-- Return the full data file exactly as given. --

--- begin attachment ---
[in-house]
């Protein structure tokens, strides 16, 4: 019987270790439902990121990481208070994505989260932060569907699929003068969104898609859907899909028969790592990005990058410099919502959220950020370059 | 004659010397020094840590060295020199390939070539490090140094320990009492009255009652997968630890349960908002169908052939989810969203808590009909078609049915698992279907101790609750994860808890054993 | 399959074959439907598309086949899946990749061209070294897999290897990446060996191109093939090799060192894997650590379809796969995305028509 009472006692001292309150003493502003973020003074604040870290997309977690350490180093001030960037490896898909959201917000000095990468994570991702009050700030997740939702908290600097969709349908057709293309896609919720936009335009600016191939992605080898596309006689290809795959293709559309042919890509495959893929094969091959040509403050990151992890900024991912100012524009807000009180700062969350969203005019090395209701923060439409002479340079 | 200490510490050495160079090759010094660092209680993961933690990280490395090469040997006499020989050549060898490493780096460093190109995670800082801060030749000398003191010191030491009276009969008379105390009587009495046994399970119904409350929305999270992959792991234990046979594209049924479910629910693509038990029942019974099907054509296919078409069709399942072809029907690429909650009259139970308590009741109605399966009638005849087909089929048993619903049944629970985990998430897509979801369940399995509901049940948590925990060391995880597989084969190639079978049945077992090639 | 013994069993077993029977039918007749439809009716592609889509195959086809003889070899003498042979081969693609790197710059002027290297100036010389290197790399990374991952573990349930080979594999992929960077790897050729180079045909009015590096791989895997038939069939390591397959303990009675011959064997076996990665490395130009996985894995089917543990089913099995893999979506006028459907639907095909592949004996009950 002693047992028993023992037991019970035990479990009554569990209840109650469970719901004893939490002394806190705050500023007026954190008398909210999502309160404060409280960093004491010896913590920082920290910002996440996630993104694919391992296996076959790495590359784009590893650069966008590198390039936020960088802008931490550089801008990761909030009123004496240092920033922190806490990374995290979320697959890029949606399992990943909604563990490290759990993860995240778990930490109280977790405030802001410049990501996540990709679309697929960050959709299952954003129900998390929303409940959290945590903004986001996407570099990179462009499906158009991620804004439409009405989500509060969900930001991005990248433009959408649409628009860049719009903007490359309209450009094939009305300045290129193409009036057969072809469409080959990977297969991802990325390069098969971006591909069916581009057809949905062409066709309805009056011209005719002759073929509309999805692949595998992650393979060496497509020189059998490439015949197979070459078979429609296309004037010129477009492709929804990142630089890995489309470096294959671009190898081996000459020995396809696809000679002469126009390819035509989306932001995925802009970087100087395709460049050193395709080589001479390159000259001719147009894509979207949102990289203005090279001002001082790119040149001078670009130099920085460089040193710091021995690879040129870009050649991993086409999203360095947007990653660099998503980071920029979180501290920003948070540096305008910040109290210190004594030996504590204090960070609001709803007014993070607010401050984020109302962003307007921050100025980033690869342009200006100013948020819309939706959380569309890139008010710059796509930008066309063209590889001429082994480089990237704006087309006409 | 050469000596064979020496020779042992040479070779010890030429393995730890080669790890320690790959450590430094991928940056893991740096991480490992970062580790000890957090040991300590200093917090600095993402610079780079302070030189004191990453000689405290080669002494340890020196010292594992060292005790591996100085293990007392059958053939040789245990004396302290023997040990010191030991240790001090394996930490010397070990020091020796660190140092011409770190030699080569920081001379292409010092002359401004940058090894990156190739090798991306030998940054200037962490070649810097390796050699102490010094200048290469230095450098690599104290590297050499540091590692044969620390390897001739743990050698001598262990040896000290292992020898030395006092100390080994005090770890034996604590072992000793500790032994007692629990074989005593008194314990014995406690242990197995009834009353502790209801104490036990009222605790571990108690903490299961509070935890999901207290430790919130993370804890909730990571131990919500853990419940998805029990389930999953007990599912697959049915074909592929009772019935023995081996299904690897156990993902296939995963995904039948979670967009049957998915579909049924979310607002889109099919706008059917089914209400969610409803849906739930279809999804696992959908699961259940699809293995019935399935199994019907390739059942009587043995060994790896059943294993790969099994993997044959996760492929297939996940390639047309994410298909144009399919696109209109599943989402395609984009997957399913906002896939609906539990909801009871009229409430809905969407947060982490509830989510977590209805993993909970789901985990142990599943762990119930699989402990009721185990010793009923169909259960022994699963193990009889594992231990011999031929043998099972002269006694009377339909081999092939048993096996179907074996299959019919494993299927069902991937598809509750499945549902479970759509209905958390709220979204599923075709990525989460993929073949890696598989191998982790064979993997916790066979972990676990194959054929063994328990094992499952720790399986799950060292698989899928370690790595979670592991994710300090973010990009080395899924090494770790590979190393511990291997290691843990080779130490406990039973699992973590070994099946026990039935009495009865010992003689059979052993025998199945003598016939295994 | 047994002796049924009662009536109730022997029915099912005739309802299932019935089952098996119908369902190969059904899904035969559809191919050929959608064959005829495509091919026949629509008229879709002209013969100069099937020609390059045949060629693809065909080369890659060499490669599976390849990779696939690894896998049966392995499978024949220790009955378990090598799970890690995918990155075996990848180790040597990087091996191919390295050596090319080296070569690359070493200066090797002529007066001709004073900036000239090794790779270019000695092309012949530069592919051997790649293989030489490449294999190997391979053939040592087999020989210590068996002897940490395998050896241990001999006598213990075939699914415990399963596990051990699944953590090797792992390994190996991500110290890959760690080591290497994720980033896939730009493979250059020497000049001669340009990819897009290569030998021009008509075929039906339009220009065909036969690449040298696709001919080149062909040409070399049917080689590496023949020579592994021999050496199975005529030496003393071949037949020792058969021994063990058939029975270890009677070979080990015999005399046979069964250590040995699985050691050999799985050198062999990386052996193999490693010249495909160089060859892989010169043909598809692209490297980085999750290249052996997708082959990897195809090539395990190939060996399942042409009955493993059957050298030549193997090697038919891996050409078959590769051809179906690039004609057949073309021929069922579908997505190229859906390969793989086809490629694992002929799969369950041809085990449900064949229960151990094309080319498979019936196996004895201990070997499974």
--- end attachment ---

[in-house]
């Protein structure tokens, strides 16, 4: 019987270790439902990121990481208070994505989260932060569907699929003068969104898609859907899909028969790592990005990058410099919502959220950020370059 | 004659010397020094840590060295020199390939070539490090140094320990009492009255009652997968630890349960908002169908052939989810969203808590009909078609049915698992279907101790609750994860808890054993 | 399959074959439907598309086949899946990749061209070294897999290897990446060996191109093939090799060192894997650590379809796969995305028509 009472006692001292309150003493502003973020003074604040870290997309977690350490180093001030960037490896898909959201917000000095990468994570991702009050700030997740939702908290600097969709349908057709293309896609919720936009335009600016191939992605080898596309006689290809795959293709559309042919890509495959893929094969091959040509403050990151992890900024991912100012524009807000009180700062969350969203005019090395209701923060439409002479340079 | 200490510490050495160079090759010094660092209680993961933690990280490395090469040997006499020989050549060898490493780096460093190109995670800082801060030749000398003191010191030491009276009969008379105390009587009495046994399970119904409350929305999270992959792991234990046979594209049924479910629910693509038990029942019974099907054509296919078409069709399942072809029907690429909650009259139970308590009741109605399966009638005849087909089929048993619903049944629970985990998430897509979801369940399995509901049940948590925990060391995880597989084969190639079978049945077992090639 | 013994069993077993029977039918007749439809009716592609889509195959086809003889070899003498042979081969693609790197710059002027290297100036010389290197790399990374991952573990349930080979594999992929960077790897050729180079045909009015590096791989895997038939069939390591397959303990009675011959064997076996990665490395130009996985894995089917543990089913099995893999979506006028459907639907095909592949004996009950 002693047992028993023992037991019970035990479990009554569990209840109650469970719901004893939490002394806190705050500023007026954190008398909210999502309160404060409280960093004491010896913590920082920290910002996440996630993104694919391992296996076959790495590359784009590893650069966008590198390039936020960088802008931490550089801008990761909030009123004496240092920033922190806490990374995290979320697959890029949606399992990943909604563990490290759990993860995240778990930490109280977790405030802001410049990501996540990709679309697929960050959709299952954003129900998390929303409940959290945590903004986001996407570099990179462009499906158009991620804004439409009405989500509060969900930001991005990248433009959408649409628009860049719009903007490359309209450009094939009305300045290129193409009036057969072809469409080959990977297969991802990325390069098969971006591909069916581009057809949905062409066709309805009056011209005719002759073929509309999805692949595998992650393979060496497509020189059998490439015949197979070459078979429609296309004037010129477009492709929804990142630089890995489309470096294959671009190898081996000459020995396809696809000679002469126009390819035509989306932001995925802009970087100087395709460049050193395709080589001479390159000259001719147009894509979207949102990289203005090279001002001082790119040149001078670009130099920085460089040193710091021995690879040129870009050649991993086409999203360095947007990653660099998503980071920029979180501290920003948070540096305008910040109290210190004594030996504590204090960070609001709803007014993070607010401050984020109302962003307007921050100025980033690869342009200006100013948020819309939706959380569309890139008010710059796509930008066309063209590889001429082994480089990237704006087309006409 | 050469000596064979020496020779042992040479070779010890030429393995730890080669790890320690790959450590430094991928940056893991740096991480490992970062580790000890957090040991300590200093917090600095993402610079780079302070030189004191990453000689405290080669002494340890020196010292594992060292005790591996100085293990007392059958053939040789245990004396302290023997040990010191030991240790001090394996930490010397070990020091020796660190140092011409770190030699080569920081001379292409010092002359401004940058090894990156190739090798991306030998940054200037962490070649810097390796050699102490010094200048290469230095450098690599104290590297050499540091590692044969620390390897001739743990050698001598262990040896000290292992020898030395006092100390080994005090770890034996604590072992000793500790032994007692629990074989005593008194314990014995406690242990197995009834009353502790209801104490036990009222605790571990108690903490299961509070935890999901207290430790919130993370804890909730990571131990919500853990419940998805029990389930999953007990599912697959049915074909592929009772019935023995081996299904690897156990993902296939995963995904039948979670967009049957998915579909049924979310607002889109099919706008059917089914209400969610409803849906739930279809999804696992959908699961259940699809293995019935399935199994019907390739059942009587043995060994790896059943294993790969099994993997044959996760492929297939996940390639047309994410298909144009399919696109209109599943989402395609984009997957399913906002896939609906539990909801009871009229409430809905969407947060982490509830989510977590209805993993909970789901985990142990599943762990119930699989402990009721185990010793009923169909259960022994699963193990009889594992231990011999031929043998099972002269006694009377339909081999092939048993096996179907074996299959019919494993299927069902991937598809509750499945549902479970759509209905958390709220979204599923075709990525989460993929073949890696598989191998982790064979993997916790066979972990676990194959054929063994328990094992499952720790399986799950060292698989899928370690790595979670592991994710300090973010990009080395899924090494770790590979190393511990291997290691843990080779130490406990039973699992973590070994099946026990039935009495009865010992003689059979052993025998199945003598016939295994 | 047994002796049924009662009536109730022997029915099912005739309802299932019935089952098996119908369902190969059904899904035969559809191919050929959608064959005829495509091919026949629509008229879709002209013969100069099937020609390059045949060629693809065909080369890659060499490669599976390849990779696939690894896998049966392995499978024949220790009955378990090598799970890690995918990155075996990848180790040597990087091996191919390295050596090319080296070569690359070493200066090797002529007066001709004073900036000239090794790779270019000695092309012949530069592919051997790649293989030489490449294999190997391979053939040592087999020989210590068996002897940490395998050896241990001999006598213990075939699914415990399963596990051990699944953590090797792992390994190996991500110290890959760690080591290497994720980033896939730009493979250059020497000049001669340009990819897009290569030998021009008509075929039906339009220009065909036969690449040298696709001919080149062909040409070399049917080689590496023949020579592994021999050496199975005529030496003393071949037949020792058969021994063990058939029975270890009677070979080990015999005399046979069964250590040995699985050691050999799985050198062999990386052996193999490693010249495909160089060859892989010169043909598809692209490297980085999750290249052996997708082959990897195809090539395990190939060996399942042409009955493993059957050298030549193997090697038919891996050409078959590769051809179906690039004609057949073309021929069922579908997505190229859906390969793989086809490629694992002929799969369950041809085990449900064949229960151990094309080319498979019936196996004895201990070997499974």